German Shepherd Dogs (GSDs) are beloved not only for their dashing good looks but also for their versatility to perform many different tasks at a high level.
They are popular with the police, national guards, and search and rescue teams. But they’re not just workhorses! German Shepherds are at home with the family or even out on the farm — and they even win dog shows too!
This intelligent and athletic breed is one of the most popular in the world. Here are five amazing facts you might not know about GSDs.
1. The “Schutzhund” Test
Schutzhund, a German word for a protection dog, is a breed suitability test which was mainly developed for the German Shepherd dog back in the 1900s. It was designed to determine whether the dog exhibits proper traits and attributes of the breed.
It is said that this test’s primary purpose was to separate and eliminate the dogs who were not able to be trained or were unstable. These days, Schutzhund is used as a sport for not just German Shepherds but for many different breeds.
The test is considered so difficult that only a few participant dogs can pass. These tough personalities can make GSDs tough to control if you’re not careful. Renowned trainer Doggy Dan covers this and more in his free video series which you can watch here.
2. German Shepherds are Sooo Hollywood
Not many people know that in the 1920s, the most famous stars in Hollywood were German Shepherd dogs. Some of them were Rin Tin Tin and Etzel von Oeringen, who was better known as Strongheart.
Rin Tin Tin was a war dog who had been rescued from a World War I battlefield by a soldier. After that, he was trained by his owner to appear in Hollywood movies. He starred in twenty-seven different movies and TV shows and was internationally famous.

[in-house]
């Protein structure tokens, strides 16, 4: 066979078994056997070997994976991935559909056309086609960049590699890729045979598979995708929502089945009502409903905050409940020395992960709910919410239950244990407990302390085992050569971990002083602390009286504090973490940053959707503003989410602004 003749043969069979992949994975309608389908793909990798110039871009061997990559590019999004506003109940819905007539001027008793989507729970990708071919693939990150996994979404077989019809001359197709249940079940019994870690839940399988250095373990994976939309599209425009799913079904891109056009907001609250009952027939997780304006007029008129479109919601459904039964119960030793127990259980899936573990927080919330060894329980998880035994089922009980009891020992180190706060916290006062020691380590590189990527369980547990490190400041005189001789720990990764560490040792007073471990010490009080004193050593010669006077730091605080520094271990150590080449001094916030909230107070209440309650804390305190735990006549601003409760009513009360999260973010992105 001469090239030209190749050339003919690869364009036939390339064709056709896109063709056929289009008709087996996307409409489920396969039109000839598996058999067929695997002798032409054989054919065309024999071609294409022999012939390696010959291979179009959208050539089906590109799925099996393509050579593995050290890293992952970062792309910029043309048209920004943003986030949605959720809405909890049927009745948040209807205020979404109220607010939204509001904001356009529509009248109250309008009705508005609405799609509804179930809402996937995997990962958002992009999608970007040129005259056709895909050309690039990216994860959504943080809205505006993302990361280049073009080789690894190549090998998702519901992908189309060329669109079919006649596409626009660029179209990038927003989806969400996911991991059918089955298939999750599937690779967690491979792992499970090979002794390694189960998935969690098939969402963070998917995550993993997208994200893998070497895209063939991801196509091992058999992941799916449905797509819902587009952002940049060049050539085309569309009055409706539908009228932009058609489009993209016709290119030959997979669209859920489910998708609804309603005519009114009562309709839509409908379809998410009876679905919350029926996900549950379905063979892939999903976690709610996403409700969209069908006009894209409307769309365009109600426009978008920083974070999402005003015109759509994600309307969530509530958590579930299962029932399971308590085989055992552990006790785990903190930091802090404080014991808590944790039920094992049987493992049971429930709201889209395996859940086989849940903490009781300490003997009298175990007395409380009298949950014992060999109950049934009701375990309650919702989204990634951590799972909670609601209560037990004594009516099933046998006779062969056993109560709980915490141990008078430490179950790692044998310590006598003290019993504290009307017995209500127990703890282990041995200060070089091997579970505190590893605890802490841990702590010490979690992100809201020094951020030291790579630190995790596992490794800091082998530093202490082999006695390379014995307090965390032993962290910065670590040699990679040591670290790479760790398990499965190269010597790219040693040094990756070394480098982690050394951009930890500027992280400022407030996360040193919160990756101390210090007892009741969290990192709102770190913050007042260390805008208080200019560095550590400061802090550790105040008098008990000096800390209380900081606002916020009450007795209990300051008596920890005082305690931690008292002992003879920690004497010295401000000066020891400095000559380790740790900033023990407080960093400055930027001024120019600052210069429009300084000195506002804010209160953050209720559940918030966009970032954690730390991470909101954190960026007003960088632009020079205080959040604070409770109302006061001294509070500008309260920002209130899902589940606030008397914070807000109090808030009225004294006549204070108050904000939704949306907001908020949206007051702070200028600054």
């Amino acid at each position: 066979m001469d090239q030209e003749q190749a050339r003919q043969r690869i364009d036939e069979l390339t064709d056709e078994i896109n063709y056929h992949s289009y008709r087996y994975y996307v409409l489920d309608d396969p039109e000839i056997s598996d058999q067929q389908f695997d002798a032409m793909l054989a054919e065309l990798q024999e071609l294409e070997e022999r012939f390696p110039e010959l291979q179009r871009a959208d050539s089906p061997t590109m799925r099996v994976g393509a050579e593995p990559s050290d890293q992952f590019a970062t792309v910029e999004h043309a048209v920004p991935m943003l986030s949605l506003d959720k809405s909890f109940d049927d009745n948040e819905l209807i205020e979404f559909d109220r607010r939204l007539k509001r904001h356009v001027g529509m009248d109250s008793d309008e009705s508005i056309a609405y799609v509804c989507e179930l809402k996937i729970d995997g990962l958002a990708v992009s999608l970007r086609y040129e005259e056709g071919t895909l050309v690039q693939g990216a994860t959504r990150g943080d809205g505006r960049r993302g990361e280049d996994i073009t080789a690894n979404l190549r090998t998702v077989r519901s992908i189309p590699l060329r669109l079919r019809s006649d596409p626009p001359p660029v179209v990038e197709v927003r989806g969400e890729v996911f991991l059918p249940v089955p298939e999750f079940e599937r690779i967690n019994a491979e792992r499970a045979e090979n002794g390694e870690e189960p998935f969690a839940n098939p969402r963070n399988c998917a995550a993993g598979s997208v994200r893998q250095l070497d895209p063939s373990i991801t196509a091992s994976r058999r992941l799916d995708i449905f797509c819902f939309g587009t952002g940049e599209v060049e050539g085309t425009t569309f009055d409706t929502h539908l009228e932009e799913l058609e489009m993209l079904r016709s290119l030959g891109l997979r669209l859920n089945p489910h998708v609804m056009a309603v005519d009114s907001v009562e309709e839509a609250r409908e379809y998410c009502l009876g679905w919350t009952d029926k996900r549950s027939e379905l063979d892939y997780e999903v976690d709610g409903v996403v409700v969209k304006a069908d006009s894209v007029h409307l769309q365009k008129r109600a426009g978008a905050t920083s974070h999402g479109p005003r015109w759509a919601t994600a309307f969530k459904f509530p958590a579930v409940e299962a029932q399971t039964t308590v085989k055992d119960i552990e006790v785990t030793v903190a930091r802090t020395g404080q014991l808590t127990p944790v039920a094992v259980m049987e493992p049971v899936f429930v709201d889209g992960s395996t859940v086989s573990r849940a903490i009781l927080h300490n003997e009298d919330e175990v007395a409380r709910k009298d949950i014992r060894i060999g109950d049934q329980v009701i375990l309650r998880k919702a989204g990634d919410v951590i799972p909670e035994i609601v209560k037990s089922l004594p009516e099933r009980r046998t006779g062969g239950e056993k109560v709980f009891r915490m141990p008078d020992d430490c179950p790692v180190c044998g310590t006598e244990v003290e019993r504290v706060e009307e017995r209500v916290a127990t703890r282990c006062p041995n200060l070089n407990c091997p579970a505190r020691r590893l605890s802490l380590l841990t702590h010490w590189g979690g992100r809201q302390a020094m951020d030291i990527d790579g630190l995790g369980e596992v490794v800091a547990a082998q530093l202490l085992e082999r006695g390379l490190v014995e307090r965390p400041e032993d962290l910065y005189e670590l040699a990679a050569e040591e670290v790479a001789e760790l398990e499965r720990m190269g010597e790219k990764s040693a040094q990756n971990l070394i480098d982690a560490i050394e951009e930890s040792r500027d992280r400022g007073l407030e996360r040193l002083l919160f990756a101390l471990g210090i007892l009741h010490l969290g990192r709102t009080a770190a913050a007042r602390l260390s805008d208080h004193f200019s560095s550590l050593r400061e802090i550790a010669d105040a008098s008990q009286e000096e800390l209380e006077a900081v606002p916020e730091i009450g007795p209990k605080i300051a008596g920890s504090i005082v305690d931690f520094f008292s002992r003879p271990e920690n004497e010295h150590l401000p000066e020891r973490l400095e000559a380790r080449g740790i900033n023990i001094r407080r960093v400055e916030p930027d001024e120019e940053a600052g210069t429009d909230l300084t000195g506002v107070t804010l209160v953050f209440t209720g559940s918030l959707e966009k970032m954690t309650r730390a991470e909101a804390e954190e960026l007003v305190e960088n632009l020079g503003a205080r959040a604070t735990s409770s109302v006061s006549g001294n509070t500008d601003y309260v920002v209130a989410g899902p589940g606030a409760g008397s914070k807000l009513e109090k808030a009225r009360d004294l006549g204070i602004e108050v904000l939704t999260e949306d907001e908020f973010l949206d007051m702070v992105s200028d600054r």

Strongheart, on the other hand, was a diligent police dog who appeared in six films. Both of these German Shepherds own a star on the Hollywood Walk of Fame. Watch Strongheart in this scene below from a 1927 silent film.
3. They Come in a Variety of Colors
Many people are under the impression that German Shepherd Dogs come in only one color combination, which is black with partially tan fur, and perhaps a little white thrown in for good measure.
But this protective and faithful breed actually comes in a huge variety of different color combinations including solid black, black and cream, black and tan, black and silver, black and red, solid white, gray, blue, liver, and sable.
4. GSDs Are Also Called “Alsatian Wolf Dogs”
The German Shepherd name was temporarily changed during World War I in 1914. When WWI started, people were wary of anything and everything related to Germany. Because of this, the name of the German Shepherd Dog breed was changed to “Alsatian Wolf Dog” in Britain.
The name was changed in America, as well. In 1917, the American Kennel Club altered the breed’s name by removing “German.” It remained “Shepherd Dog” until 1930 when members of the club voted to change its name back to the original “German Shepherd.”
Interestingly, to this day they are still known as Alsatian Wolf Dogs in Britain and other parts of Europe.
5. American-Bred or German-Bred
American-bred and German-bred German Shepherd dogs are quite distinct from one another. They might look the same, but they are highly different in traits. The American-bred dog is trained mainly for exhibiting itself in a competition.
American trainers focus on enhancing their movements and appearances, which is why an American-bred GSD may be less successful as a working dog compared to one bred in Germany.
On the other hand, German-bred German Shepherds are trained with a focus on their working abilities. They are the favored breeders for police and military forces worldwide. Many high-profile Americans will even import GSDs directly from Germany for personal protection.
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